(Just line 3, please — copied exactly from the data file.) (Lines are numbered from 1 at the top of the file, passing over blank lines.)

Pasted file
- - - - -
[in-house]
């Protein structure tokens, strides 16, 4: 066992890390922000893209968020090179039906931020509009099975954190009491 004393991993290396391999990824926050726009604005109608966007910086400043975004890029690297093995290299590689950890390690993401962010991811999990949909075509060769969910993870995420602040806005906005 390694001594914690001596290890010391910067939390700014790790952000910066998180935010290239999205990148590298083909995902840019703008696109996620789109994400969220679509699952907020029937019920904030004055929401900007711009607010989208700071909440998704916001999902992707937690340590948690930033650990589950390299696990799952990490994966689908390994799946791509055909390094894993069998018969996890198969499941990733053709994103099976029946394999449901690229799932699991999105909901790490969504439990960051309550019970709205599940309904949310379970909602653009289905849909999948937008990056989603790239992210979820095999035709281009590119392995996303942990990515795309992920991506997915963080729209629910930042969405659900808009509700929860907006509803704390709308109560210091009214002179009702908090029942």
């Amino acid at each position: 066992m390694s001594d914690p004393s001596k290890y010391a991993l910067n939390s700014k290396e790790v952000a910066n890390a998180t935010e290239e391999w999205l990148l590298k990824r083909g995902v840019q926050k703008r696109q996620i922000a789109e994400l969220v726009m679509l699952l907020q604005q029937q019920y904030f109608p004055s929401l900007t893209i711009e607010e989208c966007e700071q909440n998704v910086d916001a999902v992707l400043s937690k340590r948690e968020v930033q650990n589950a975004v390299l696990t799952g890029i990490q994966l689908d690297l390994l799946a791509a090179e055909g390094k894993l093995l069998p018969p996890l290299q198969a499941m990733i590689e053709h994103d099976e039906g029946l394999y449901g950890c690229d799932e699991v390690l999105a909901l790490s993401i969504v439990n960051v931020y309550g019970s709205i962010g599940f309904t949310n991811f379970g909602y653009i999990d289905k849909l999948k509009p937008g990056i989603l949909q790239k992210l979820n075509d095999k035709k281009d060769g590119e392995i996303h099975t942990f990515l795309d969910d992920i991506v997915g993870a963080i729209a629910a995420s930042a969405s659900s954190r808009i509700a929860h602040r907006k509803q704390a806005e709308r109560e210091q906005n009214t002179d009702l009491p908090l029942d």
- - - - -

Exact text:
């Amino acid at each position: 066992m390694s001594d914690p004393s001596k290890y010391a991993l910067n939390s700014k290396e790790v952000a910066n890390a998180t935010e290239e391999w999205l990148l590298k990824r083909g995902v840019q926050k703008r696109q996620i922000a789109e994400l969220v726009m679509l699952l907020q604005q029937q019920y904030f109608p004055s929401l900007t893209i711009e607010e989208c966007e700071q909440n998704v910086d916001a999902v992707l400043s937690k340590r948690e968020v930033q650990n589950a975004v390299l696990t799952g890029i990490q994966l689908d690297l390994l799946a791509a090179e055909g390094k894993l093995l069998p018969p996890l290299q198969a499941m990733i590689e053709h994103d099976e039906g029946l394999y449901g950890c690229d799932e699991v390690l999105a909901l790490s993401i969504v439990n960051v931020y309550g019970s709205i962010g599940f309904t949310n991811f379970g909602y653009i999990d289905k849909l999948k509009p937008g990056i989603l949909q790239k992210l979820n075509d095999k035709k281009d060769g590119e392995i996303h099975t942990f990515l795309d969910d992920i991506v997915g993870a963080i729209a629910a995420s930042a969405s659900s954190r808009i509700a929860h602040r907006k509803q704390a806005e709308r109560e210091q906005n009214t002179d009702l009491p908090l029942d």